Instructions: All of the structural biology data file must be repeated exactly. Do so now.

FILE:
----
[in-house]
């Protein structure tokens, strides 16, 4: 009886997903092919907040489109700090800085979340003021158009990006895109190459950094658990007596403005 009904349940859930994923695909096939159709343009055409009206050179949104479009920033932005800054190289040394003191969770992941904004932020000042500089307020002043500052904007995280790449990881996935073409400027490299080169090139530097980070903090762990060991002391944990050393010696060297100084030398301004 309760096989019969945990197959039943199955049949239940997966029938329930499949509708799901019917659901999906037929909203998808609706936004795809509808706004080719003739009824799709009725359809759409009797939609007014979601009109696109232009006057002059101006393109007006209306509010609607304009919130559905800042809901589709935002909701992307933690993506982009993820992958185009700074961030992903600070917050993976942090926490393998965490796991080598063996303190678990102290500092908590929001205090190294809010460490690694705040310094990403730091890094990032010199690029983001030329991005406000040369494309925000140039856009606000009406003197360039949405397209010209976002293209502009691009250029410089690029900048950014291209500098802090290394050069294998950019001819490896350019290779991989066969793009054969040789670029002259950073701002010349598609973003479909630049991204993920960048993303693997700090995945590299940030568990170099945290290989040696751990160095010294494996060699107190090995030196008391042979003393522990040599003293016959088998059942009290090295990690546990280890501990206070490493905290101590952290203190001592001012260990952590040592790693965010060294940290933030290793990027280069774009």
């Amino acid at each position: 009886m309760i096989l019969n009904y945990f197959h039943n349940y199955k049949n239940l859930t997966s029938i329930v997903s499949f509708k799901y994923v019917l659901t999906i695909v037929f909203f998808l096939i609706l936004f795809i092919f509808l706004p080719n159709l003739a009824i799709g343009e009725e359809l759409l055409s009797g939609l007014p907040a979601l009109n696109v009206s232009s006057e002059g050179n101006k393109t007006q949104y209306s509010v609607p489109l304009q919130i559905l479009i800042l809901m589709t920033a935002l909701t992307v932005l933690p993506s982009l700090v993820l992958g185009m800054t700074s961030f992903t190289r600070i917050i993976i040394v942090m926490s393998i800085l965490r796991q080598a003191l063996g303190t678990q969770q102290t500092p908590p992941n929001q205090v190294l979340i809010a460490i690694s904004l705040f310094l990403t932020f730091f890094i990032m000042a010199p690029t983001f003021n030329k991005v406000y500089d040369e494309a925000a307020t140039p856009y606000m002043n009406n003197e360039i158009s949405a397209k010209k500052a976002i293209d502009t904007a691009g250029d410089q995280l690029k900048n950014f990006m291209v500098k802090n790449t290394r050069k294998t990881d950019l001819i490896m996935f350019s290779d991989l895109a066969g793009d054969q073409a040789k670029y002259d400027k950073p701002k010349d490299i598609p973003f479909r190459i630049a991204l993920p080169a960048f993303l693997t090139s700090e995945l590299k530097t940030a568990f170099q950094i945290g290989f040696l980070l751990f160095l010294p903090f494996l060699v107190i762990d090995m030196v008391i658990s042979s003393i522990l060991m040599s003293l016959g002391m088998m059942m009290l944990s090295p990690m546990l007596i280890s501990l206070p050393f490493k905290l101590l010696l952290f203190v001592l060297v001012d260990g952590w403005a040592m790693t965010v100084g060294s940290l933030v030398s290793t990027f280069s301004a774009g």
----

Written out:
[in-house]
């Protein structure tokens, strides 16, 4: 009886997903092919907040489109700090800085979340003021158009990006895109190459950094658990007596403005 009904349940859930994923695909096939159709343009055409009206050179949104479009920033932005800054190289040394003191969770992941904004932020000042500089307020002043500052904007995280790449990881996935073409400027490299080169090139530097980070903090762990060991002391944990050393010696060297100084030398301004 309760096989019969945990197959039943199955049949239940997966029938329930499949509708799901019917659901999906037929909203998808609706936004795809509808706004080719003739009824799709009725359809759409009797939609007014979601009109696109232009006057002059101006393109007006209306509010609607304009919130559905800042809901589709935002909701992307933690993506982009993820992958185009700074961030992903600070917050993976942090926490393998965490796991080598063996303190678990102290500092908590929001205090190294809010460490690694705040310094990403730091890094990032010199690029983001030329991005406000040369494309925000140039856009606000009406003197360039949405397209010209976002293209502009691009250029410089690029900048950014291209500098802090290394050069294998950019001819490896350019290779991989066969793009054969040789670029002259950073701002010349598609973003479909630049991204993920960048993303693997700090995945590299940030568990170099945290290989040696751990160095010294494996060699107190090995030196008391042979003393522990040599003293016959088998059942009290090295990690546990280890501990206070490493905290101590952290203190001592001012260990952590040592790693965010060294940290933030290793990027280069774009």
């Amino acid at each position: 009886m309760i096989l019969n009904y945990f197959h039943n349940y199955k049949n239940l859930t997966s029938i329930v997903s499949f509708k799901y994923v019917l659901t999906i695909v037929f909203f998808l096939i609706l936004f795809i092919f509808l706004p080719n159709l003739a009824i799709g343009e009725e359809l759409l055409s009797g939609l007014p907040a979601l009109n696109v009206s232009s006057e002059g050179n101006k393109t007006q949104y209306s509010v609607p489109l304009q919130i559905l479009i800042l809901m589709t920033a935002l909701t992307v932005l933690p993506s982009l700090v993820l992958g185009m800054t700074s961030f992903t190289r600070i917050i993976i040394v942090m926490s393998i800085l965490r796991q080598a003191l063996g303190t678990q969770q102290t500092p908590p992941n929001q205090v190294l979340i809010a460490i690694s904004l705040f310094l990403t932020f730091f890094i990032m000042a010199p690029t983001f003021n030329k991005v406000y500089d040369e494309a925000a307020t140039p856009y606000m002043n009406n003197e360039i158009s949405a397209k010209k500052a976002i293209d502009t904007a691009g250029d410089q995280l690029k900048n950014f990006m291209v500098k802090n790449t290394r050069k294998t990881d950019l001819i490896m996935f350019s290779d991989l895109a066969g793009d054969q073409a040789k670029y002259d400027k950073p701002k010349d490299i598609p973003f479909r190459i630049a991204l993920p080169a960048f993303l693997t090139s700090e995945l590299k530097t940030a568990f170099q950094i945290g290989f040696l980070l751990f160095l010294p903090f494996l060699v107190i762990d090995m030196v008391i658990s042979s003393i522990l060991m040599s003293l016959g002391m088998m059942m009290l944990s090295p990690m546990l007596i280890s501990l206070p050393f490493k905290l101590l010696l952290f203190v001592l060297v001012d260990g952590w403005a040592m790693t965010v100084g060294s940290l933030v030398s290793t990027f280069s301004a774009g």